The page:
In my opinion, virtualenv is useful for managing the version of specific Python dependencies relating to a project. For example, when I run a django project on a specific version of pypy (and not cpython), virtualenv is my weapon of choice because I am not going to have the time to track the trunk of pypy on a regular basis. It would certainly be silly, in this context, to load the entire pypy library into the git repository!
Django trunk in git
Django is very different compared to the pypy example I have given above. I am very keen on tracking every update which the django core team makes which is why I configure it to be placed outside the control of virtualenv and let git do the job of controlling it and making sure that when any team member updates the django trunk, all team members working on this very same project always gets the same django trunk version by simply doing a git pull.
When building features using django and a team member updates the django trunk and fixes the problems associated with the updates, I can just as easily view the difference with git log (and read about what he fixed and why he did what he did) and move on with productive work by a simple git pull.
Why would I use pip to figure out the version difference when git already does precisely that?
I don't want to know the difference and then later figure out why my local instance is broken. Because I know that if someone did a django trunk update, it is his/her responsibility to have run unit tests on his machine before pushing up the fresh django trunk together with the fixes for anything broken from the fresh django trunk.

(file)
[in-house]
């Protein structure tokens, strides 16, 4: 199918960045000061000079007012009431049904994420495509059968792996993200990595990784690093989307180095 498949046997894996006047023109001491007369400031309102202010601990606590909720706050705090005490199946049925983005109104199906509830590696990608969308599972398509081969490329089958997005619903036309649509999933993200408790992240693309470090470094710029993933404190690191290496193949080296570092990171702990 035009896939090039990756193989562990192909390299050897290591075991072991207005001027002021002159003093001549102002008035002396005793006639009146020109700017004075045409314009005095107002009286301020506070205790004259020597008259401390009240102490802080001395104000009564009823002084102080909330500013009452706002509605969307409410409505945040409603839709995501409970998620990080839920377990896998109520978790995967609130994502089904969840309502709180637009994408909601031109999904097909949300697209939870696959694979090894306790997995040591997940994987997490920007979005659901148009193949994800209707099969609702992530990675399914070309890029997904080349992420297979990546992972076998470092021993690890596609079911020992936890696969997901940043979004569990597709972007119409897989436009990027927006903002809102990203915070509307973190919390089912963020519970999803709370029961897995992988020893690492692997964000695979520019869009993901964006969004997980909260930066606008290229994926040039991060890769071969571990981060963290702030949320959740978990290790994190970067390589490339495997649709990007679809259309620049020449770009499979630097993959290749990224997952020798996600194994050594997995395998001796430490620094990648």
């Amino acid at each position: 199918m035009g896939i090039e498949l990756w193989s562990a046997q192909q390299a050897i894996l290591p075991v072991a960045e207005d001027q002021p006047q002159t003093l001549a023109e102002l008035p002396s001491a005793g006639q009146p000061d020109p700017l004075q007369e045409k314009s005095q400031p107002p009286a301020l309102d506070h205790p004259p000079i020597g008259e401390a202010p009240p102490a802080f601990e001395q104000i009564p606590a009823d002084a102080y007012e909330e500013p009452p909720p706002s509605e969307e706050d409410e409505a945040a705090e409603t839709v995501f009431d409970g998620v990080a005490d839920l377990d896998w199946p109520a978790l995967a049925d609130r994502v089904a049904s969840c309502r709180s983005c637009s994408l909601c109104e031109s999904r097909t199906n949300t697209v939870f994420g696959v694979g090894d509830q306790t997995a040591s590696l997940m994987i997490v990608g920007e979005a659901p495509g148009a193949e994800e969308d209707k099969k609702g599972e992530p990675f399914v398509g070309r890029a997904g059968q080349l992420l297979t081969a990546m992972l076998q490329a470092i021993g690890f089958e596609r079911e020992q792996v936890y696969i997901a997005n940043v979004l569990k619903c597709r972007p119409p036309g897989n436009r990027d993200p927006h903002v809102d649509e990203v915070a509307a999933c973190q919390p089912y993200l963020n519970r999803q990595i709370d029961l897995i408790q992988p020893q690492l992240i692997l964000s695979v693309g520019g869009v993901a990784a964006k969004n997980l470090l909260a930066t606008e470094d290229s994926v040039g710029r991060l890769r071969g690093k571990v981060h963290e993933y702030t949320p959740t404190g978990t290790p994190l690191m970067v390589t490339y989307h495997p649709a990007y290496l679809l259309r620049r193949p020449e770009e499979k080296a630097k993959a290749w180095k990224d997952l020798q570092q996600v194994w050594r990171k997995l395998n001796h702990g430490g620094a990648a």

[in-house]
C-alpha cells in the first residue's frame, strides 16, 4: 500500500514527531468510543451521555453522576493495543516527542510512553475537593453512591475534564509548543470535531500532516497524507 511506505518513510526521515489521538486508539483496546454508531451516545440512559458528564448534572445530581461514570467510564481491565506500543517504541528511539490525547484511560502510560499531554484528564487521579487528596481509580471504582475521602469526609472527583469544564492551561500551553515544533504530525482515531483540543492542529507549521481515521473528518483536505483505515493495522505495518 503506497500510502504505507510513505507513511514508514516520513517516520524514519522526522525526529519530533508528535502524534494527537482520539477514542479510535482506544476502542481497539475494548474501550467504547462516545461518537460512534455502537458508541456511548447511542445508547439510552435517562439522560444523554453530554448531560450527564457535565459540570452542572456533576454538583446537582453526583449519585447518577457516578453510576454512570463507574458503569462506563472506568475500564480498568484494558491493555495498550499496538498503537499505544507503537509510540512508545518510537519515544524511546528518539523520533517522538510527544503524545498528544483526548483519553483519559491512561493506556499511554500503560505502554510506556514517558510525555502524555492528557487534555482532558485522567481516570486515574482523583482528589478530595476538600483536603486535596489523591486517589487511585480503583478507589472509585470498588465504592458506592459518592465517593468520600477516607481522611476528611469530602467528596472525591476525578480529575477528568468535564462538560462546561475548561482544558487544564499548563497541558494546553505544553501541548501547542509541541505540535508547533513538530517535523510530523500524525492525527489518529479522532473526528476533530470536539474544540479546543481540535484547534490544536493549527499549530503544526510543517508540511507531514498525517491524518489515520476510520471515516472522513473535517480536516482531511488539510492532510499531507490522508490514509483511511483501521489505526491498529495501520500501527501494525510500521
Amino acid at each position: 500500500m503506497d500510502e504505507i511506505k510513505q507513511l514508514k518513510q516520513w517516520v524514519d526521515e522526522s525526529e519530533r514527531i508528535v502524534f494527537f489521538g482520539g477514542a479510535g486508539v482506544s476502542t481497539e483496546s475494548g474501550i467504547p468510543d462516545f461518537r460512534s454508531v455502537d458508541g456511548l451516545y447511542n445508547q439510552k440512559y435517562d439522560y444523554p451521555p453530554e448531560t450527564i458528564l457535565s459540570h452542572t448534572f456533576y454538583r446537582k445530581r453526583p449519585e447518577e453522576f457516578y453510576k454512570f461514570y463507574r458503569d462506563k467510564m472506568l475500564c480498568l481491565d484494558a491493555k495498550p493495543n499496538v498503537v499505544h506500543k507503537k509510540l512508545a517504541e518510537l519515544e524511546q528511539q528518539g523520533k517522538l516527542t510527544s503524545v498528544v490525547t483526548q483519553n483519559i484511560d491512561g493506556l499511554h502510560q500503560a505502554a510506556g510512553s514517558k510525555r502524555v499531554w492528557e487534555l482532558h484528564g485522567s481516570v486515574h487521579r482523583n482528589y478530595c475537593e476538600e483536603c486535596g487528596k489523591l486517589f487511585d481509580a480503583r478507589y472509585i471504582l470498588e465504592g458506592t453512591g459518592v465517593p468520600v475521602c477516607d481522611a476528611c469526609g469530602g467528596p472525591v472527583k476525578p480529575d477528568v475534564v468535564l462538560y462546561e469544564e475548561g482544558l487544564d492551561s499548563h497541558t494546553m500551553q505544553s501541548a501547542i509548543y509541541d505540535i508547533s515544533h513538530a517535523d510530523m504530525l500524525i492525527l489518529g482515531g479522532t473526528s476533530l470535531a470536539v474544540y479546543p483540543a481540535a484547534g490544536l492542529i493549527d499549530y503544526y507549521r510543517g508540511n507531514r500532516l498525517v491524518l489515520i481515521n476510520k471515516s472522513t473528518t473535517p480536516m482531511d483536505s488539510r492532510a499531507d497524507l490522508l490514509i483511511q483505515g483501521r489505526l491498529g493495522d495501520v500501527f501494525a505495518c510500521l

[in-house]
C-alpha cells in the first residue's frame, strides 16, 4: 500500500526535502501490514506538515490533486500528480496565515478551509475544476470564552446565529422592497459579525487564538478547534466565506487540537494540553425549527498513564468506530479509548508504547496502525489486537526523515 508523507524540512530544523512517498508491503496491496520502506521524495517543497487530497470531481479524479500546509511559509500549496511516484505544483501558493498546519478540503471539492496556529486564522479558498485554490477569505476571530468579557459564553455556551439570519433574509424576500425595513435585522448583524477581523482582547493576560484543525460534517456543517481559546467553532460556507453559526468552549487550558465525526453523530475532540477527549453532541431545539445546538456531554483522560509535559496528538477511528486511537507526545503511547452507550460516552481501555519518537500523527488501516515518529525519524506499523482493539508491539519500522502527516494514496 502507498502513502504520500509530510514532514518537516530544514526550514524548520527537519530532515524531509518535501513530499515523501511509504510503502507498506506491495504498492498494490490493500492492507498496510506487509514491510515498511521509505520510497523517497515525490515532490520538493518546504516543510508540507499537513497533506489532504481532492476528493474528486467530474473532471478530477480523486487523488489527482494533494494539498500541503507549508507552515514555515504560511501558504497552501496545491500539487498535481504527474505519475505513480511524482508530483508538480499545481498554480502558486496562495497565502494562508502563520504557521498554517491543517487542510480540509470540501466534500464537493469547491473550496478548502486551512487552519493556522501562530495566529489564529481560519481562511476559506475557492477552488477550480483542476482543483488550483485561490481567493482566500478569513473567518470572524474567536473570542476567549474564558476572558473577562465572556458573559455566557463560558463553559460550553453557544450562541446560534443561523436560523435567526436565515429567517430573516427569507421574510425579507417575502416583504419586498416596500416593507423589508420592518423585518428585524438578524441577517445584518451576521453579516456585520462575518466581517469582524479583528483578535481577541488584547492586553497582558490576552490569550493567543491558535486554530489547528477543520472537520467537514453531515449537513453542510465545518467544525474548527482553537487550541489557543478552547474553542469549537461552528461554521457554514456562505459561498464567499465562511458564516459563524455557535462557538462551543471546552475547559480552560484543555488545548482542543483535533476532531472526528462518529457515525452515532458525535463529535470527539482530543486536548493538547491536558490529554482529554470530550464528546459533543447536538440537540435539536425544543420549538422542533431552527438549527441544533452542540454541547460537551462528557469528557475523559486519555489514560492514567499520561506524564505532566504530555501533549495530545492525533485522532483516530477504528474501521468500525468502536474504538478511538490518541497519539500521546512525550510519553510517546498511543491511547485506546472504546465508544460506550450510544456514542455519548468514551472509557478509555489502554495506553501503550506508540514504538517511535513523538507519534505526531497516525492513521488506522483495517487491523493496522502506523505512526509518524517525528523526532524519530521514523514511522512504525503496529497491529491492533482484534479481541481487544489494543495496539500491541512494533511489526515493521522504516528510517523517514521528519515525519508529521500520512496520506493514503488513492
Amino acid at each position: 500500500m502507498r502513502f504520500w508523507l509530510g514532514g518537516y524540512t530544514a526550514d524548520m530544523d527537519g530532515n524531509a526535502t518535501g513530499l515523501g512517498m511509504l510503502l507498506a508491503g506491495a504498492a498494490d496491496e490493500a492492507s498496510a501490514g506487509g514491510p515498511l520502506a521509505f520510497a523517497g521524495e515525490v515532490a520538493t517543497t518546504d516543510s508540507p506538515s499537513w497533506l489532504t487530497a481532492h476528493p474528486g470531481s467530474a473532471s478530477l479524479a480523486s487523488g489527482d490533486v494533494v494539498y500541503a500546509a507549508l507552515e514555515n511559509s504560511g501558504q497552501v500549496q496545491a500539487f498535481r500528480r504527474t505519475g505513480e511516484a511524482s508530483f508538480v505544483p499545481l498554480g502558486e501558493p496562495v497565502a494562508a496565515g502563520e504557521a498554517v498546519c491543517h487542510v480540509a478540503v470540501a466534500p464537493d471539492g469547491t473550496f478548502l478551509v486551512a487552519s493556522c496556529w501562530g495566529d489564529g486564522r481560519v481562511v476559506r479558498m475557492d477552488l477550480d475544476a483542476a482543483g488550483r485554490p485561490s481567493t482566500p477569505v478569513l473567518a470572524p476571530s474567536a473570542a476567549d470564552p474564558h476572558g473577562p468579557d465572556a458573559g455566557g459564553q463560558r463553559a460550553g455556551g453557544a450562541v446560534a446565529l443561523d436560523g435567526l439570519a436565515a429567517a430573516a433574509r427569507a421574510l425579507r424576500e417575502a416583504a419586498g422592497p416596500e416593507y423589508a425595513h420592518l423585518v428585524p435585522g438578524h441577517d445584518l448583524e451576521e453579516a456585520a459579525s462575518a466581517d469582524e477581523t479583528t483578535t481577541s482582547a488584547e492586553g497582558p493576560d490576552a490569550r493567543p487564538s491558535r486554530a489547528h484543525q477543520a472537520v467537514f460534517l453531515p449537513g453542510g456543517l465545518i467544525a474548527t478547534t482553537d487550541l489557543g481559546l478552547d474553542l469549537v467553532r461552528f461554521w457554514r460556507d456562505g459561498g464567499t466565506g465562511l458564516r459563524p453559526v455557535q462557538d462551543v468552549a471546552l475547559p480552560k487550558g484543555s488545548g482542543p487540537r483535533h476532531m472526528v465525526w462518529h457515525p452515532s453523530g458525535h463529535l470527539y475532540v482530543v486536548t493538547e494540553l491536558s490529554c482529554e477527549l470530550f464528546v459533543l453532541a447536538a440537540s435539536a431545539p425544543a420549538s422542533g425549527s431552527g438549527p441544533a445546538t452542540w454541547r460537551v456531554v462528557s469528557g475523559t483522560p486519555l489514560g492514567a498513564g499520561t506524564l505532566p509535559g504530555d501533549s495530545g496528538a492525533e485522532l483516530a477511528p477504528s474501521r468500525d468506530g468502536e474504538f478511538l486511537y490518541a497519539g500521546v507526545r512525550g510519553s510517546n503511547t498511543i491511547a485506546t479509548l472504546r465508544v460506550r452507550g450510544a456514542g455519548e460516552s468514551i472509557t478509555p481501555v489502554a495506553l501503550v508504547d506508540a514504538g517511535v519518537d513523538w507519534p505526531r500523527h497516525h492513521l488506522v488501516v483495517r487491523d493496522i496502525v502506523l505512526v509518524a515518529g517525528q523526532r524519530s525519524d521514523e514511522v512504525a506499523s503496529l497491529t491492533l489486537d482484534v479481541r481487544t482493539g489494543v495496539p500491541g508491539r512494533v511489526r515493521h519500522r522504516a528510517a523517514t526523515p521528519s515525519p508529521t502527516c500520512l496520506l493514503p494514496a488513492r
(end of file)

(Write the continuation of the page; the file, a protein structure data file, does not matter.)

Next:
When would I want to track trunk of a 'library'?
We do not necessarily want to track every 3rd party django app or external library by trunk.
As an example, if a django app is a very generic and reusable, git submodule comes into play perfectly fine. Generic/reusable apps include things like "django-pagination", for example. "Libraries" or django apps such as these are certainly worth tracking by trunk (via a git submodule for example).
I won't classify django-cms as an app that we need to track by trunk because chances are, we need to micromanage our own templates, customize specific urls and perhaps write custom view functions or templatetags in it. Meaning, the initial django-cms we load in will be heavily customized for our site's objectives.
So whether we want to track the trunk for a specific app or library depends on what that app or library is; and how much interest we have in following it closely.
No way! We will not make any changes to django-cms. That's the whole point of the cms! You can extend everything by just writing normal reusable apps and add cms_apps.py or cms_plugins.py to them.
Ok I tried to get the project working locally and create an easy to install setup. I still feel that this django trunk thing needs some discussion.